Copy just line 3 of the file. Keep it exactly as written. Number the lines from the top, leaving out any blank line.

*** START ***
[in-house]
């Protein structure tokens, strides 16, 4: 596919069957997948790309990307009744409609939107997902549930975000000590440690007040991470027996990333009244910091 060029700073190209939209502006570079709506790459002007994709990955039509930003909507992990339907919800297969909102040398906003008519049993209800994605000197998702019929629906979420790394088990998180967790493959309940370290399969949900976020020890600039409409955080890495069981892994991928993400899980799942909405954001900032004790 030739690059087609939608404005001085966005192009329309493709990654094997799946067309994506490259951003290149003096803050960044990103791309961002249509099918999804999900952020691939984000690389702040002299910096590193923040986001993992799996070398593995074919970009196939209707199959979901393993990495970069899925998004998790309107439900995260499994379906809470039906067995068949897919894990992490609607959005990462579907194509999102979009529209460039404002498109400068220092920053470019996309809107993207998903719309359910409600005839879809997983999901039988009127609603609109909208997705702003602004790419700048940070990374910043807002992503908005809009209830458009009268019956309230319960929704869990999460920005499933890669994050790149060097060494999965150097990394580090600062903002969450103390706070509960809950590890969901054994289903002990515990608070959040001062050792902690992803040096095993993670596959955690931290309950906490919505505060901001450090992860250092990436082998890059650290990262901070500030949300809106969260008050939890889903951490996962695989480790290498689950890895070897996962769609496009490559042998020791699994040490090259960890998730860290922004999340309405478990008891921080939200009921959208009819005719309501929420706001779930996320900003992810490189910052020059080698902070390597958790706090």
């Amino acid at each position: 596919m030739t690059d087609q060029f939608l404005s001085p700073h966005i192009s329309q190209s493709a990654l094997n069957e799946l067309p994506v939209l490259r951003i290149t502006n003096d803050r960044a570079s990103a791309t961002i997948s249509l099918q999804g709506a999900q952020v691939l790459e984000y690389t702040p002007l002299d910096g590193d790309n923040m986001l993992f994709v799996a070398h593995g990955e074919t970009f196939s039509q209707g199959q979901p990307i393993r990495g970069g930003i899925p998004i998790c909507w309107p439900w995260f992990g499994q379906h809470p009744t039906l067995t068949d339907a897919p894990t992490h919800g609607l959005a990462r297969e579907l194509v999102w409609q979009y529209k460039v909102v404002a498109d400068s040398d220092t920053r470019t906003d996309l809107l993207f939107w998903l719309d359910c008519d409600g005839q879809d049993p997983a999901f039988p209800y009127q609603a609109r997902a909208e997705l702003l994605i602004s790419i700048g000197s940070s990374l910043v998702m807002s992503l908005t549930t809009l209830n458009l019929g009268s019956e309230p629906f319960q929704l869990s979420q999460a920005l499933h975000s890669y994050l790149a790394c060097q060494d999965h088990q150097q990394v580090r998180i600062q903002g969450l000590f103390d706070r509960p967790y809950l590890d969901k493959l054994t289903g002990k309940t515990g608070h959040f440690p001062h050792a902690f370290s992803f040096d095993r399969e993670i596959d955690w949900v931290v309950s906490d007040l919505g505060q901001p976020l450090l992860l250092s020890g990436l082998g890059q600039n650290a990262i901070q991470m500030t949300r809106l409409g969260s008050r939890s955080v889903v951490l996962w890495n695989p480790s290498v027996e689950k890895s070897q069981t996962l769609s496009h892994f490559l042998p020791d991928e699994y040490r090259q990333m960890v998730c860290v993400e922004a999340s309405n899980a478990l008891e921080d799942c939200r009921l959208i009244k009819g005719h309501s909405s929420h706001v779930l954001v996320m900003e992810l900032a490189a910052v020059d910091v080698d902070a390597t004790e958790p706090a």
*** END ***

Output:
């Amino acid at each position: 596919m030739t690059d087609q060029f939608l404005s001085p700073h966005i192009s329309q190209s493709a990654l094997n069957e799946l067309p994506v939209l490259r951003i290149t502006n003096d803050r960044a570079s990103a791309t961002i997948s249509l099918q999804g709506a999900q952020v691939l790459e984000y690389t702040p002007l002299d910096g590193d790309n923040m986001l993992f994709v799996a070398h593995g990955e074919t970009f196939s039509q209707g199959q979901p990307i393993r990495g970069g930003i899925p998004i998790c909507w309107p439900w995260f992990g499994q379906h809470p009744t039906l067995t068949d339907a897919p894990t992490h919800g609607l959005a990462r297969e579907l194509v999102w409609q979009y529209k460039v909102v404002a498109d400068s040398d220092t920053r470019t906003d996309l809107l993207f939107w998903l719309d359910c008519d409600g005839q879809d049993p997983a999901f039988p209800y009127q609603a609109r997902a909208e997705l702003l994605i602004s790419i700048g000197s940070s990374l910043v998702m807002s992503l908005t549930t809009l209830n458009l019929g009268s019956e309230p629906f319960q929704l869990s979420q999460a920005l499933h975000s890669y994050l790149a790394c060097q060494d999965h088990q150097q990394v580090r998180i600062q903002g969450l000590f103390d706070r509960p967790y809950l590890d969901k493959l054994t289903g002990k309940t515990g608070h959040f440690p001062h050792a902690f370290s992803f040096d095993r399969e993670i596959d955690w949900v931290v309950s906490d007040l919505g505060q901001p976020l450090l992860l250092s020890g990436l082998g890059q600039n650290a990262i901070q991470m500030t949300r809106l409409g969260s008050r939890s955080v889903v951490l996962w890495n695989p480790s290498v027996e689950k890895s070897q069981t996962l769609s496009h892994f490559l042998p020791d991928e699994y040490r090259q990333m960890v998730c860290v993400e922004a999340s309405n899980a478990l008891e921080d799942c939200r009921l959208i009244k009819g005719h309501s909405s929420h706001v779930l954001v996320m900003e992810l900032a490189a910052v020059d910091v080698d902070a390597t004790e958790p706090a």